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Gothic Realities: The Impact Of Horror Fiction On Modern Culture by L. Andrew Cooper

01/01/2012. Contributed by Pauline Morgan

Buy Gothic Realities: The Impact Of Horror Fiction On Modern Culture in the USA - or Buy Gothic Realities: The Impact Of Horror Fiction On Modern Culture in the UK

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pub: McFarland. 211 page indexed small enlarged softcover. Price: GBP29.95 (UK). ISBN: 978-0-7864-4835-7).

check out websites: www.mcfarlandpub.com and www.eurospanbookstore.com

There seems to be something in the American psyche that makes them want to unleash their dissertations and PhD theses onto the unsuspecting public. There also seems to be a school of thought that decrees that such academic works should consist primarily of the collected writings of those that have gone before. Original interpretations of data are best left to scientists. This book is no exception.



The introduction attempts to define the parameters of the work and the terms used in it in order to argue whether gothic literature affects modern behaviour. There is a feeling that some academics just like the sound of words rather than actually making the text accessible to a reader. In cloistered halls this is fine but for the general reader this can be too intense.

Gothic literature is a little like Art Deco. Although there is a distinct period to which the term should properly be applied, it has been used as a catchall for material influenced by it. Properly, the Gothic period was from the 1760s to the 1790s, from Horace Walpole’s ‘The Castle Of Otranto’ to Anne Radcliffe’s ‘The Italian’, though there are always those who will argue differently. The importance of the tradition is that it sparked debate. Critics then argued that this kind of literature led readers astray as it was believed then that literature should instruct. Gothic fictions might prompt young people to enact their fictions and was therefore dangerous. Critics of the period used reviews to weed out dangerous texts and they looked for threats that might render a book unsuitable for general readership. These were threats to the young, to gender norms (the critics did not like early feminist tropes), of superstition and of revolution (this was the period of the French Revolution). Cooper draws heavily on the discussions of Matthew Lewis’s ‘The Monk’, which fails on all counts and is therefore extremely seditious. This is compared to the reception received by Radcliffe’s ‘The Mysteries Of Udolpho’ which fares much better.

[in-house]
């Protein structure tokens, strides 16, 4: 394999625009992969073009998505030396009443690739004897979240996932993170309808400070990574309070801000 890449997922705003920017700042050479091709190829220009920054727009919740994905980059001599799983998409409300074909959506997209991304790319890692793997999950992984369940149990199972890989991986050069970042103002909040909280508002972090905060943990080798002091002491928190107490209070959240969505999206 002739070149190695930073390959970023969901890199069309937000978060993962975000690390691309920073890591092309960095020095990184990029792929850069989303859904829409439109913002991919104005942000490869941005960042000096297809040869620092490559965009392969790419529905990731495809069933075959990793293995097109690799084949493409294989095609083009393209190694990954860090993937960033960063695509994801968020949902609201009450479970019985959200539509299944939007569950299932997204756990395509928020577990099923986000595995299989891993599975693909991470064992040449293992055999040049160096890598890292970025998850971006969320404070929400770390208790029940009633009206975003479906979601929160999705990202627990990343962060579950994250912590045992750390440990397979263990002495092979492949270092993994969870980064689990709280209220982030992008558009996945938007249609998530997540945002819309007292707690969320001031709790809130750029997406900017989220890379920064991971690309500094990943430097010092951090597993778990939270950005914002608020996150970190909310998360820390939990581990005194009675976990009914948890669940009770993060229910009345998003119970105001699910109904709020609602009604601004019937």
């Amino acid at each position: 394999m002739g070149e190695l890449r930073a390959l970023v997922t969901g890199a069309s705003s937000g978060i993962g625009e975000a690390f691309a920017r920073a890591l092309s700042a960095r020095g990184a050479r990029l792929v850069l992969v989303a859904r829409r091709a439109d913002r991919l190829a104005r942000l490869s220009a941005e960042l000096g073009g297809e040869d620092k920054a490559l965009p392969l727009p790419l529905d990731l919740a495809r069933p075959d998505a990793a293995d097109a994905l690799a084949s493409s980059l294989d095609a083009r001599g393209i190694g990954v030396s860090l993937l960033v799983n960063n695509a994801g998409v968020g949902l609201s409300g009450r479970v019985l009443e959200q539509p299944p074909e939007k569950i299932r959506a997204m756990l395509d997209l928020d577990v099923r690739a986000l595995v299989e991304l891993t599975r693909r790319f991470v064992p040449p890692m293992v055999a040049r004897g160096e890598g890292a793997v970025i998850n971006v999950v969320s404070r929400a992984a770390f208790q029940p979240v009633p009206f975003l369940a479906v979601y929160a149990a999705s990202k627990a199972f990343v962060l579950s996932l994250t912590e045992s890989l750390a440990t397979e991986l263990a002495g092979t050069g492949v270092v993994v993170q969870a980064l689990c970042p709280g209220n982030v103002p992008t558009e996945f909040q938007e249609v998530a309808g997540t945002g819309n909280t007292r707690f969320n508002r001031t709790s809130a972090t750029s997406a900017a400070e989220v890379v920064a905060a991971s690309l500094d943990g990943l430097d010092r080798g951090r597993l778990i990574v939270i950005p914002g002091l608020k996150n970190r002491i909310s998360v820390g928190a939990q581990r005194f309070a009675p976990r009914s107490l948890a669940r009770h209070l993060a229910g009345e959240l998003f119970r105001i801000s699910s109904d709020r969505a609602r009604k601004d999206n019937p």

While this first part of the text looks at the perceived threats of Gothic literature on the sensibilities of a susceptible readership, the second part examines sexuality. One of the potential threats was the undermining of sexual norms and the roles that men and women were supposed to play in society. In this section, Cooper dwells on passages that appear to promote homosexuality as a Gothic trope bringing the sensibility out into the open. The argument was that there was a fear of pathological reproduction, examples of which include Mary Shelley’s ‘Frankenstein’, Charles Maturin’s ‘Melmoth The Wanderer’ and Sheridan Le Fanu’s ‘Carmilla’. In each of these examples, ‘life’ is created without recourse to sex. The argument given is that each of these is dangerous because they are actually inducing homosexuality.